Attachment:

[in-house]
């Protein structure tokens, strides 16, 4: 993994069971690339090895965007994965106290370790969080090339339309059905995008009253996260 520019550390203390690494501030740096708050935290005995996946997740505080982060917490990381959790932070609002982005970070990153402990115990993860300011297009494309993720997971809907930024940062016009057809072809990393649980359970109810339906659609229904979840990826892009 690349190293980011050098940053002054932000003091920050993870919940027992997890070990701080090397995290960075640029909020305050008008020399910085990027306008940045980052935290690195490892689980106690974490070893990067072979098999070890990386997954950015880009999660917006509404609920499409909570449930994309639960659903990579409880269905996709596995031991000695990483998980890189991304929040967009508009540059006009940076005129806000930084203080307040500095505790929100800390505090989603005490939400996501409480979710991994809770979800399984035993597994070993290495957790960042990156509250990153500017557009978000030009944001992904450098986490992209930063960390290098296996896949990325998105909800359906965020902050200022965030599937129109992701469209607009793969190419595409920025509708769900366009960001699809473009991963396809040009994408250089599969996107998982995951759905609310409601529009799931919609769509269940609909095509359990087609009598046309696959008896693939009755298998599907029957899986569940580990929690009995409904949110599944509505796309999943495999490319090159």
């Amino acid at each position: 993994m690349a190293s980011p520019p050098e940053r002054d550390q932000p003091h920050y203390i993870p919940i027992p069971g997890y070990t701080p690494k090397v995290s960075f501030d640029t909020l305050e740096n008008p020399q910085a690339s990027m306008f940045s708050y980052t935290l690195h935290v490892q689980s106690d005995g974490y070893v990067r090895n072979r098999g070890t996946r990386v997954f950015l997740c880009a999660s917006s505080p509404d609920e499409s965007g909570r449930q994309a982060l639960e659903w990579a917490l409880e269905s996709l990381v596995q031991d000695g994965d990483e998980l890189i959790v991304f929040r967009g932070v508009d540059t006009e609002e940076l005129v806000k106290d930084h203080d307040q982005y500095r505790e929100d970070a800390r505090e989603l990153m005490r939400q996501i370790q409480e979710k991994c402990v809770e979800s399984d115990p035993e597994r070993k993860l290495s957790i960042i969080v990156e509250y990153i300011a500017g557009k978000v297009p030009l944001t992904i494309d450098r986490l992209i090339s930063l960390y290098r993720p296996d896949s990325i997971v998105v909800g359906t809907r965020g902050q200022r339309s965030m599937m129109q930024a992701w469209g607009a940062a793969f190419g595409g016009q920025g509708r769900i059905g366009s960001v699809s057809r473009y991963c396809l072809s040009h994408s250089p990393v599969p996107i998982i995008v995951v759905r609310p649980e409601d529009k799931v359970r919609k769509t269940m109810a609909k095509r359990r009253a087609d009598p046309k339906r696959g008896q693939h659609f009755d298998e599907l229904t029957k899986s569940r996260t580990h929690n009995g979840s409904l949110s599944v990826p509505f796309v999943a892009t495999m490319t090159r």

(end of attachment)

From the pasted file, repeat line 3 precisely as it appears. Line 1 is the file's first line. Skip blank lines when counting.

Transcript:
């Amino acid at each position: 993994m690349a190293s980011p520019p050098e940053r002054d550390q932000p003091h920050y203390i993870p919940i027992p069971g997890y070990t701080p690494k090397v995290s960075f501030d640029t909020l305050e740096n008008p020399q910085a690339s990027m306008f940045s708050y980052t935290l690195h935290v490892q689980s106690d005995g974490y070893v990067r090895n072979r098999g070890t996946r990386v997954f950015l997740c880009a999660s917006s505080p509404d609920e499409s965007g909570r449930q994309a982060l639960e659903w990579a917490l409880e269905s996709l990381v596995q031991d000695g994965d990483e998980l890189i959790v991304f929040r967009g932070v508009d540059t006009e609002e940076l005129v806000k106290d930084h203080d307040q982005y500095r505790e929100d970070a800390r505090e989603l990153m005490r939400q996501i370790q409480e979710k991994c402990v809770e979800s399984d115990p035993e597994r070993k993860l290495s957790i960042i969080v990156e509250y990153i300011a500017g557009k978000v297009p030009l944001t992904i494309d450098r986490l992209i090339s930063l960390y290098r993720p296996d896949s990325i997971v998105v909800g359906t809907r965020g902050q200022r339309s965030m599937m129109q930024a992701w469209g607009a940062a793969f190419g595409g016009q920025g509708r769900i059905g366009s960001v699809s057809r473009y991963c396809l072809s040009h994408s250089p990393v599969p996107i998982i995008v995951v759905r609310p649980e409601d529009k799931v359970r919609k769509t269940m109810a609909k095509r359990r009253a087609d009598p046309k339906r696959g008896q693939h659609f009755d298998e599907l229904t029957k899986s569940r996260t580990h929690n009995g979840s409904l949110s599944v990826p509505f796309v999943a892009t495999m490319t090159r």